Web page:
> feeling that ntsend is complaining far too often.
>
> But until then, don’t worry, 17 ms is not that bad at all. Just run a
> ping to your destinations IP, ping times are probably also several ms.
>
> Olaf
>


January 7, 2007 | 1:16 pm

Jaime Oliver wrote:
> Dear Olaf,
>
> yes, 17ms is ok, but I have gotten messages up to 282ms. this
> behaviour is quite erratic, sometimes it is 16-17 for a while and then
> suddenly 85, 156, 256, etc.

Uh, that’s a lot for a localhost connection.

> i am sending 18 streams of numbers (every 100ms) through netsend from
> max to pd through localhost 3001. would it be advisable to use several
> ports??

No, using one port is okay (or probably even better than using 2 or
more). What does "18 streams of numbers (every 100ms)" mean exactly?
Like every 100ms you send 18 integers?
And it seems you’re running Max and Pd in parallel on the same machine?
What’s the CPU load with this setup? Pd is not threaded, so receiving
the network data has to happen inbetween the audio processing. This
could delay the reception of the numbers you send. If the Pd GUI starts
to run jerky then receieing any network data will also block for short
moments.
An option could be to use UDP instead of TCP, because then send doesn’t
have to wait for response from the receiver and just dumps the data into
the network.

Olaf


January 10, 2007 | 9:19 am

Hi Olaf,

so if I have both programs runinng with a video patch in jitter to
track variables, then send the variables to pd (not doing any audio,
just testing the communication) and CPU goes approx from 45-55% and in
UDP it is much better with 35-45%, and mostly 17-34ms block, but still
with outbursts of 60%cpu and 200ms block.

i think i will have to use two machines…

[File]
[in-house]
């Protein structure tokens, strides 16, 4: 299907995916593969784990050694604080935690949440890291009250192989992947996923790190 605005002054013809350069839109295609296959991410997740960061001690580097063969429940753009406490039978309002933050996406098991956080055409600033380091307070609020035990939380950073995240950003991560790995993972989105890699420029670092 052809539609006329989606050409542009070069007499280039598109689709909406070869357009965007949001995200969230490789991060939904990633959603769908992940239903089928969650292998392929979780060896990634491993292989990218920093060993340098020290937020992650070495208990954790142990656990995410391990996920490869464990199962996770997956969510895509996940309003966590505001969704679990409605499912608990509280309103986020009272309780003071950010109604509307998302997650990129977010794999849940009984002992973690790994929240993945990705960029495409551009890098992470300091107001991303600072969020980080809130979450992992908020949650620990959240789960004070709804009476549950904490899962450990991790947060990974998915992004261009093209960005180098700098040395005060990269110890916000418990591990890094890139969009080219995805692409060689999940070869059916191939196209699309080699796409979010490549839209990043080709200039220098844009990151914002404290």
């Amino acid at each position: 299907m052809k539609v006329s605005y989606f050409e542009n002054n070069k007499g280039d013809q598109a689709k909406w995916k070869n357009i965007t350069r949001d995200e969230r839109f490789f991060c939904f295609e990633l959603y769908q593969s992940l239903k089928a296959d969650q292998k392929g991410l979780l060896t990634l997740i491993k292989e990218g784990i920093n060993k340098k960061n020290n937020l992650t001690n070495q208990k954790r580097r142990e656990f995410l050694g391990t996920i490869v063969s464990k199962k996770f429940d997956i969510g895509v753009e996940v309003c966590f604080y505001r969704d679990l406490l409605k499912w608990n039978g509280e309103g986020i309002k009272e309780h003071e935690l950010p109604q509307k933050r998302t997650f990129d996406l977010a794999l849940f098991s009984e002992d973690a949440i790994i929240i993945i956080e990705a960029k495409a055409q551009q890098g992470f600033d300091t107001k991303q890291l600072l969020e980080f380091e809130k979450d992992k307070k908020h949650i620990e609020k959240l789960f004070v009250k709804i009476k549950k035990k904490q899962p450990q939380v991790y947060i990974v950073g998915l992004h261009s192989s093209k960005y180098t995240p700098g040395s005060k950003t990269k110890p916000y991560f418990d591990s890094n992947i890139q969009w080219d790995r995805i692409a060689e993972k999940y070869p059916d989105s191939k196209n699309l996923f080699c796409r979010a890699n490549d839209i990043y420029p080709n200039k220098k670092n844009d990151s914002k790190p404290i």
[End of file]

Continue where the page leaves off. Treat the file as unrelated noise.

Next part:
Let me know if you update the objects and thank you very much for your help.

Jaime

On 1/7/07, Olaf Matthes

wrote:
> Jaime Oliver wrote:
> > Dear Olaf,
> >
> > yes, 17ms is ok, but I have gotten messages up to 282ms. this
> > behaviour is quite erratic, sometimes it is 16-17 for a while and then
> > suddenly 85, 156, 256, etc.
>
> Uh, that’s a lot for a localhost connection.
>
> > i am sending 18 streams of numbers (every 100ms) through netsend from
> > max to pd through localhost 3001. would it be advisable to use several
> > ports??
>
> No, using one port is okay (or probably even better than using 2 or
> more). What does "18 streams of numbers (every 100ms)" mean exactly?
> Like every 100ms you send 18 integers?
> And it seems you’re running Max and Pd in parallel on the same machine?
> What’s the CPU load with this setup? Pd is not threaded, so receiving
> the network data has to happen inbetween the audio processing. This
> could delay the reception of the numbers you send. If the Pd GUI starts
> to run jerky then receieing any network data will also block for short
> moments.
> An option could be to use UDP instead of TCP, because then send doesn’t
> have to wait for response from the receiver and just dumps the data into
> the network.
>
> Olaf
>